Too often in this place we take too much for granted.
The idea that Stormont can fall to rise again is one such example.
On that bitterly cold winter’s night in January 2020, the parties here did not rescue the political institutions.
It was then Secretary of State Julian Smith and Tanaiste Simon Coveney who produced the compromise document New Decade, New Approach and dared them to reject it.
Photographer Kelvin Boyes captured Smith and Coveney in the political dark, just hours before new light on that Stormont hill overlooking Belfast.
Now, it is dark again – the brokenness so obvious and too obvious.
For three years, between January 2017 and January 2020, the pantomime of Stormont was tolerated – the pretence of politics; the patheticness of that parliament.
A DIZZY PLAY
In negotiations, demands and documents were recycled more times than the yoghurt pots and milk containers in our bins.
The talks became a copy-and-paste type process. Like cogging homework, you can play with the words. I write about this in my new book ‘POLITICAL PURGATORY’.
With their take-it-or-leave-it paper of January 2020, the then Secretary of State and Tanaiste ended the game of ‘clever dictionary’.
This place only functions when the two governments are engaged in joint effort and enterprise. It can’t work on its own. It won’t work on its own.
Look at it now, as it rewinds to past arguments – such as Irish language and North-South meetings – and the poison of politics filters into policing and on to the streets.
Those in politics calling on the Chief Constable Simon Byrne to resign, should have a good look in the mirror before repeating that demand.
Policing is a problem because politics is a bigger problem.
HANGING ON A THREAD
Today, the pandemic is the thread on which the Executive hangs.
Those who shouted loudest for Brexit, now shout louder about their fears for the Union. All of this in the Northern Ireland centenary year.
It is as if the Irish Sea border just happened, rather than it being part of a design and deal agreed by Prime Minister Boris Johnson.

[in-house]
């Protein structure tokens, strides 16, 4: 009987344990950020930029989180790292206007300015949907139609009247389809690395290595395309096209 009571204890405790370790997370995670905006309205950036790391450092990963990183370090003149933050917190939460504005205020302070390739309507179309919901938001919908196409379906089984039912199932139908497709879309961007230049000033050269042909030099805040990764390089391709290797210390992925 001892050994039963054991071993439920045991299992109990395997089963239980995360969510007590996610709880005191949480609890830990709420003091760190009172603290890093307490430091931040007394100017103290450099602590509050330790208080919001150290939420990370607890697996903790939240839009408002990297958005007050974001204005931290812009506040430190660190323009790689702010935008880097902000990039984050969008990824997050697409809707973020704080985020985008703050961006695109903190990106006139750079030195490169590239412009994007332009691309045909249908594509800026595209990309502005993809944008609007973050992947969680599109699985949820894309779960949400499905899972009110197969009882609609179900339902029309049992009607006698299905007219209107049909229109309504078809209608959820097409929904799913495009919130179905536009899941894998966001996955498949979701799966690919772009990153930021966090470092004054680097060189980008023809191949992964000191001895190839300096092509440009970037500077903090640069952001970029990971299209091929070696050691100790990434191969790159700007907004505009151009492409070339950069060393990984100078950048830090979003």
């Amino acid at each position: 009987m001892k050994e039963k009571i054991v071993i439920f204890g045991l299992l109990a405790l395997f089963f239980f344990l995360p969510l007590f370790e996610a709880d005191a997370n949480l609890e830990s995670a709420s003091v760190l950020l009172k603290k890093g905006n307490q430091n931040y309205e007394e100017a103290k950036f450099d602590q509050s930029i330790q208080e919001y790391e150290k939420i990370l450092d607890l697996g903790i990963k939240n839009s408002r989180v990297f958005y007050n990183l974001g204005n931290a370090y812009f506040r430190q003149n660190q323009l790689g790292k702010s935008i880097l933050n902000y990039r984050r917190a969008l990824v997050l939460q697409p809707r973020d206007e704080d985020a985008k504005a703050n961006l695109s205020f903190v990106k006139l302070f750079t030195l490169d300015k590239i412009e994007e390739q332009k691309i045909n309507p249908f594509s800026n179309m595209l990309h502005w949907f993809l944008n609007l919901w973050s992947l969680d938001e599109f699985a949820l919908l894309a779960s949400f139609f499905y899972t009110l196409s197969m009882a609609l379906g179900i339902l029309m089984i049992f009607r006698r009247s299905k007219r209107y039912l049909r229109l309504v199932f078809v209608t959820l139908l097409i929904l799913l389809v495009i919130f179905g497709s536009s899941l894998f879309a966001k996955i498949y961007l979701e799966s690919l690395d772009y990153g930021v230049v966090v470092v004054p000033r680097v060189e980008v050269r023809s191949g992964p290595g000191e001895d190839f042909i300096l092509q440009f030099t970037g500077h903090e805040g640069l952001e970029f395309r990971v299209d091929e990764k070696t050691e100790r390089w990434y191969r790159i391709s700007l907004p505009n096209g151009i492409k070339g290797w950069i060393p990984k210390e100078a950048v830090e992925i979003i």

For all his bluster about the Union and Northern Ireland, Brexit was the higher and highest priority.
Look how he ran into this place to steal a slice of the Smith-Coveney success in January 2020 only to sack the Secretary of State in a Cabinet reshuffle weeks later.
I write in my book that the shallowness of Johnson and the influence of Dominic Cummings were both evident in that decision.
Johnson cares little for this place. His actions speak so much louder than his garbled words.
NORTHERN IRELAND IS TOO COMPLICATED FOR HIS ATTENTION SPAN
Those who thought he could be trusted were wrong.
There was a time when the DUP were needed for their votes at Westminster, but not anymore.
If the political whispers become the political reality, that the Executive could fall again, then Stormont will have blown its last chance.
Who wants another negotiation about the Irish language, legacy and North-South bodies? There will be little or no appetite for that.
In this Northern Ireland centenary year, the ‘New Ireland’ arguments get louder. The sea border has created further distance and difference between this place and the rest of the UK.
Brexit, believing in Boris, knowing better than everyone else – were all spectacular own goals.
There were many in the unionist/loyalist community who could see the Johnson play; that Northern Ireland would be thrown under a bus.
That’s the real issue. Everything else is a distraction.
The dictionary definition of purgatory describes a place or state of temporary suffering or misery.
That is this place in a nutshell.
Could the protocol turn our Political Purgatory into Political Hell?